Can a New Kind of Scientist Find Treatments for Daunting Eye Diseases? Meet Moran’s Moussa Zouache, PhD

Mar 28, 2019 10:00 AM


Moussa Zouache, PhD.
Moussa Zouache, PhD.

You might compare most researchers to a scalpel, honed for a specific type of work through years of training. But the newest scientist at the John A. Moran Eye Center seems more akin to a deluxe Swiss Army knife.

Now working with Moran’s Sharon Eccles Steele Center for Translational Medicine (SCTM), University of Utah Department of Ophthalmology and Visual Sciences Assistant Research Professor Moussa Zouache, PhD, trained as an engineer in his native France before he decided to pursue advanced degrees in both biology and health.

“An engineer is trained to solve problems,” said Zouache. “I realized that all of the methods and principles we were applying in engineering would be extremely useful in biology and medicine to advance our understanding of the human body and find cures for diseases. My research really is all about having a question that I want to answer, and then finding the best tools from any discipline or scientific field to get to that answer.”

A New Look at Old Questions

At the age of 32, his unique approach has already produced groundbreaking revelations about a controversy that’s been around for decades: exactly how blood and molecules such as oxygen, glucose and other nutrients reach the outer part of the retina in the back of the eye. It’s these essential molecules that sustain photoreceptors—exceptionally hungry cells that depend on a network of blood vessels that feed them to process light.

Moussa Zouache, PhD, center, talks with fellow SCTM collaborators, Tiarnan Keenan, MD, PhD, left, and Philip Luthert, MBBS, FRCP, FRCPath, FRCOphth.
Moussa Zouache, PhD, center, talks with fellow SCTM collaborators, Tiarnan Keenan, MD, PhD, left, and Philip Luthert, MBBS, FRCP, FRCPath, FRCOphth.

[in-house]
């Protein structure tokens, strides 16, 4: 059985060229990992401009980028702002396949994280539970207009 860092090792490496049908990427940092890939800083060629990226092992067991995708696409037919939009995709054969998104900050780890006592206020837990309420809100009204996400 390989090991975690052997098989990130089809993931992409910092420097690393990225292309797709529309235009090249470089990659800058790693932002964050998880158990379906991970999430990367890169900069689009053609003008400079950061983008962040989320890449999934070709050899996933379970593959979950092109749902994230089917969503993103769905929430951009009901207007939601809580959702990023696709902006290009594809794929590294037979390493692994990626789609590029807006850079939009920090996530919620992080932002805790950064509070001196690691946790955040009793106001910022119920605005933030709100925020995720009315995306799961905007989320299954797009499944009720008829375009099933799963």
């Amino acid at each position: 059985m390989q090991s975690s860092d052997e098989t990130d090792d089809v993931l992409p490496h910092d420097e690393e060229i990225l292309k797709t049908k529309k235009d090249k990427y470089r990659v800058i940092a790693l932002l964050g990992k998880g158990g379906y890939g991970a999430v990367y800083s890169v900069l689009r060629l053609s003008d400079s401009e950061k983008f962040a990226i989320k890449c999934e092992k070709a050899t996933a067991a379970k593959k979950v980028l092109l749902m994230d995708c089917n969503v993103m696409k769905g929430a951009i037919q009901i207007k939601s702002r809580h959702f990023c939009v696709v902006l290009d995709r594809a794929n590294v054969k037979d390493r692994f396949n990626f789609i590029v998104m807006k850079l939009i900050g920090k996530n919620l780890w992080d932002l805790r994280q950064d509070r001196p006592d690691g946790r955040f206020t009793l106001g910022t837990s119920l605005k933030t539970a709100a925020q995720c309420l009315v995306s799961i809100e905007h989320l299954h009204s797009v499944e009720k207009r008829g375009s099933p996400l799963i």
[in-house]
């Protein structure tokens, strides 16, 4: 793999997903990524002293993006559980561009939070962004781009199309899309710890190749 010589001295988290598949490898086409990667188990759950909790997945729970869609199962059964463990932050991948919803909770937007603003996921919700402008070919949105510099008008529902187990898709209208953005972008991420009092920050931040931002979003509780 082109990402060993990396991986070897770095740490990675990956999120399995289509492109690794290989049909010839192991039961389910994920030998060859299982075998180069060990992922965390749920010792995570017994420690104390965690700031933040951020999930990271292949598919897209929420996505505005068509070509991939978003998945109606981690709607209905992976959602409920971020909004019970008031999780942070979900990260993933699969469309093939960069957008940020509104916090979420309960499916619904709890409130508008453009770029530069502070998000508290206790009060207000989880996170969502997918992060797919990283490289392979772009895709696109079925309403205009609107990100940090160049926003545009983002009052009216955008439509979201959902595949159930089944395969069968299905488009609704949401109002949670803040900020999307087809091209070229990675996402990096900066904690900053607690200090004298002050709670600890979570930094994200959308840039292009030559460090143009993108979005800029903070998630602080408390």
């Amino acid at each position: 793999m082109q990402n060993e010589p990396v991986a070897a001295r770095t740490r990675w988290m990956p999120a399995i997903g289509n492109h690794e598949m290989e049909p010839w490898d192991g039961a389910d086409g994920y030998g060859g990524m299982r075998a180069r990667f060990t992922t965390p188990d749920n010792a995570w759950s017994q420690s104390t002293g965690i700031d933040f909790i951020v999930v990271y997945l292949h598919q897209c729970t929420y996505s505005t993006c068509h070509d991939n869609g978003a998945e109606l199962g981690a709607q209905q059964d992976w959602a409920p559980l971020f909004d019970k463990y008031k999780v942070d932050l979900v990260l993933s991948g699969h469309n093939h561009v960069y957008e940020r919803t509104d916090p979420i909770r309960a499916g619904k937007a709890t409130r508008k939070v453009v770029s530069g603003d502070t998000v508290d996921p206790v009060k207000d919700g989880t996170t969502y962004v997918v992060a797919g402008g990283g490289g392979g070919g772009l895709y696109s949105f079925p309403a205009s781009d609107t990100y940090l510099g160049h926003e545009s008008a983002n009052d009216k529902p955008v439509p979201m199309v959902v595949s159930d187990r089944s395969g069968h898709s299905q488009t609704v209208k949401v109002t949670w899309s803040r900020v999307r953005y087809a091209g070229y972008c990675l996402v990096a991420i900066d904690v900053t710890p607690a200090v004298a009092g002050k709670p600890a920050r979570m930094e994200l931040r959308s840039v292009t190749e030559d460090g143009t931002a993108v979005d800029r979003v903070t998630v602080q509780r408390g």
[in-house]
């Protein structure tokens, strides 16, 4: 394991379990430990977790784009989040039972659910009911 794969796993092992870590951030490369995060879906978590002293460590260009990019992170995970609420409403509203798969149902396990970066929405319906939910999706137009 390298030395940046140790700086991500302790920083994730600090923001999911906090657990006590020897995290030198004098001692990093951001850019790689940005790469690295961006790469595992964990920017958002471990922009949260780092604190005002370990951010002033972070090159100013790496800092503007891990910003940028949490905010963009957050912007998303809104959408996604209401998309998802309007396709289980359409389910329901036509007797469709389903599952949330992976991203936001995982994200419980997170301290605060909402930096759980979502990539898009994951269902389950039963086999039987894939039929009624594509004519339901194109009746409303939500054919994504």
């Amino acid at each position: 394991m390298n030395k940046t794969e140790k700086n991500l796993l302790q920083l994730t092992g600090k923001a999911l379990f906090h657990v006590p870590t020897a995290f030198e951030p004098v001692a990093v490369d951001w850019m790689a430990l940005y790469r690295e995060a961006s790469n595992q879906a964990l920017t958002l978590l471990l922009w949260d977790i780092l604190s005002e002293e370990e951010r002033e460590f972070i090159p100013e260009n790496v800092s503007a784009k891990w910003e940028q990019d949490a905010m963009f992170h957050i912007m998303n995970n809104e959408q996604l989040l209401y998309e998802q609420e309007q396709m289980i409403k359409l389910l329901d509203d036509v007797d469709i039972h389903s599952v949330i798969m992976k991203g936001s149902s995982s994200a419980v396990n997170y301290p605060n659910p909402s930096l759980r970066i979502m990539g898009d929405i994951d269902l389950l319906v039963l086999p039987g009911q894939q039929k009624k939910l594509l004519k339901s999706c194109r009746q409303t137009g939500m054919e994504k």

When it comes to studying sight-robbing diseases like age-related macular degeneration (AMD), anatomical and functional changes in this delivery system have often been misunderstood or overlooked, explained Zouache.

“We know that in AMD oxygen and nutrients are not delivered as well as they would be in a normal patient, but this process is not very well understood,” said Zouache. “I’m using mechanistic models and physics combined with genetic, biological, and clinical data to understand how these processes occur normally, how genetic susceptibility for AMD modifies them, and how they change in disease.”

In 2016, research published by Zouache in Scientific Reports explained the structure and physiology of the choriocapillaris, a layer of the choroid vascular system that feeds the outer retina. The choriocapillaris is unique in the human body and has a per unit mass blood flow three to four times higher than the kidney. Zouache also introduced a framework scientists can use to measure how well metabolites are being delivered to the outer retina in healthy and diseased eyes.

Most recently, Zouache published a paper in January in the Journal of Fluid Mechanics that uses mathematical modeling to examine how the geometry of blood vessels in the choriocapillaris impacts blood flow and the transfer of molecules to the photoreceptors.

“We had to develop a novel theoretical framework and use a wide range of mathematical techniques to answer this seemingly simple question: how do molecules carried in blood travel to the outer retina?” he said of the research. “The paper uncovered fundamental mechanisms that explained the role that the choriocapillaris might play in retinal diseases including AMD.”

Collaboration Strategy

Zouache encapsulates an essential part of the SCTM strategy for fast-tracking new therapies: bringing together scientists from different disciplines—from geneticists to pathologists—to work on a singular problem.

“I don’t think that I could do any other job. I get to learn something new every day,” he said of his work. “Every day is a new challenge. And I love it.”

vision research age-related macular degeneration (AMD)